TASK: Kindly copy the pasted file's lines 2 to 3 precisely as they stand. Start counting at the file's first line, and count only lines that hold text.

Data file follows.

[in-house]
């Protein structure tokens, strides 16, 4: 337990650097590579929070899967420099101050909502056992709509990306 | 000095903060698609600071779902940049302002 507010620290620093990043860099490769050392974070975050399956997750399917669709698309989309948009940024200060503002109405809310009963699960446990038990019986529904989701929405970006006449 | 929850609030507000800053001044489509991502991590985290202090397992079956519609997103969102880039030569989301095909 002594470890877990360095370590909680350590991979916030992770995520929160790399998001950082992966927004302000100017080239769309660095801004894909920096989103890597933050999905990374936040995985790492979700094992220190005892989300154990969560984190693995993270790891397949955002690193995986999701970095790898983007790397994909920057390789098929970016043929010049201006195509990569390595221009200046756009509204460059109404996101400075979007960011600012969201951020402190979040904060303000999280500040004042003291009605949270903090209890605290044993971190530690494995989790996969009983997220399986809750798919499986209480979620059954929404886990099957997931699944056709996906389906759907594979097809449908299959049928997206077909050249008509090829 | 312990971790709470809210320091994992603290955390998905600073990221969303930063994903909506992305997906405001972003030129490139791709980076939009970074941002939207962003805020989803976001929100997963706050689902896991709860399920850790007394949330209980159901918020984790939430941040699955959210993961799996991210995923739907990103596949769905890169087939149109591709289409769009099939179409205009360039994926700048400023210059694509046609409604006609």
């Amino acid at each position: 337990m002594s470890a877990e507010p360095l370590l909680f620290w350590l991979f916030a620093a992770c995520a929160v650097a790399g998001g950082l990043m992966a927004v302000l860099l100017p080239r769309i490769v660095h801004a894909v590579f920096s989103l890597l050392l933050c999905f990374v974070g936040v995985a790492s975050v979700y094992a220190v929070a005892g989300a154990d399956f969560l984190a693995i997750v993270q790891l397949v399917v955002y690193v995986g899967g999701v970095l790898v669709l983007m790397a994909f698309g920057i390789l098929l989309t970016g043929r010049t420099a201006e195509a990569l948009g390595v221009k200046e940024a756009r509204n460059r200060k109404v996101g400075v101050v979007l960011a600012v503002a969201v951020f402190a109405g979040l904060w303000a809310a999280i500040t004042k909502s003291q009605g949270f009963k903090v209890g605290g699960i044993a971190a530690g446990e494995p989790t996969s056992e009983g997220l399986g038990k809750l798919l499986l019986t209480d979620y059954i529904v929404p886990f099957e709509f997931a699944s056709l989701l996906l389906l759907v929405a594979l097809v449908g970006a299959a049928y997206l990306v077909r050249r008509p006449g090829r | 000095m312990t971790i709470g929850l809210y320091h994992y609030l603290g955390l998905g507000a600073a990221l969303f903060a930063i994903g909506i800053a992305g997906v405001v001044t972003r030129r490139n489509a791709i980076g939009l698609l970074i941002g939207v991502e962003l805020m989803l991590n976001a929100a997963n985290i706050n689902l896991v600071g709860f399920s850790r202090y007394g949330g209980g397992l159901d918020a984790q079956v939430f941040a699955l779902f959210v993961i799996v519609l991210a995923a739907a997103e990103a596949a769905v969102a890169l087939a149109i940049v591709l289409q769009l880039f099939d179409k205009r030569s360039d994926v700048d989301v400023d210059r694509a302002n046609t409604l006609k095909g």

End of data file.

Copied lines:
């Protein structure tokens, strides 16, 4: 337990650097590579929070899967420099101050909502056992709509990306 | 000095903060698609600071779902940049302002 507010620290620093990043860099490769050392974070975050399956997750399917669709698309989309948009940024200060503002109405809310009963699960446990038990019986529904989701929405970006006449 | 929850609030507000800053001044489509991502991590985290202090397992079956519609997103969102880039030569989301095909 002594470890877990360095370590909680350590991979916030992770995520929160790399998001950082992966927004302000100017080239769309660095801004894909920096989103890597933050999905990374936040995985790492979700094992220190005892989300154990969560984190693995993270790891397949955002690193995986999701970095790898983007790397994909920057390789098929970016043929010049201006195509990569390595221009200046756009509204460059109404996101400075979007960011600012969201951020402190979040904060303000999280500040004042003291009605949270903090209890605290044993971190530690494995989790996969009983997220399986809750798919499986209480979620059954929404886990099957997931699944056709996906389906759907594979097809449908299959049928997206077909050249008509090829 | 312990971790709470809210320091994992603290955390998905600073990221969303930063994903909506992305997906405001972003030129490139791709980076939009970074941002939207962003805020989803976001929100997963706050689902896991709860399920850790007394949330209980159901918020984790939430941040699955959210993961799996991210995923739907990103596949769905890169087939149109591709289409769009099939179409205009360039994926700048400023210059694509046609409604006609």
């Amino acid at each position: 337990m002594s470890a877990e507010p360095l370590l909680f620290w350590l991979f916030a620093a992770c995520a929160v650097a790399g998001g950082l990043m992966a927004v302000l860099l100017p080239r769309i490769v660095h801004a894909v590579f920096s989103l890597l050392l933050c999905f990374v974070g936040v995985a790492s975050v979700y094992a220190v929070a005892g989300a154990d399956f969560l984190a693995i997750v993270q790891l397949v399917v955002y690193v995986g899967g999701v970095l790898v669709l983007m790397a994909f698309g920057i390789l098929l989309t970016g043929r010049t420099a201006e195509a990569l948009g390595v221009k200046e940024a756009r509204n460059r200060k109404v996101g400075v101050v979007l960011a600012v503002a969201v951020f402190a109405g979040l904060w303000a809310a999280i500040t004042k909502s003291q009605g949270f009963k903090v209890g605290g699960i044993a971190a530690g446990e494995p989790t996969s056992e009983g997220l399986g038990k809750l798919l499986l019986t209480d979620y059954i529904v929404p886990f099957e709509f997931a699944s056709l989701l996906l389906l759907v929405a594979l097809v449908g970006a299959a049928y997206l990306v077909r050249r008509p006449g090829r | 000095m312990t971790i709470g929850l809210y320091h994992y609030l603290g955390l998905g507000a600073a990221l969303f903060a930063i994903g909506i800053a992305g997906v405001v001044t972003r030129r490139n489509a791709i980076g939009l698609l970074i941002g939207v991502e962003l805020m989803l991590n976001a929100a997963n985290i706050n689902l896991v600071g709860f399920s850790r202090y007394g949330g209980g397992l159901d918020a984790q079956v939430f941040a699955l779902f959210v993961i799996v519609l991210a995923a739907a997103e990103a596949a769905v969102a890169l087939a149109i940049v591709l289409q769009l880039f099939d179409k205009r030569s360039d994926v700048d989301v400023d210059r694509a302002n046609t409604l006609k095909g």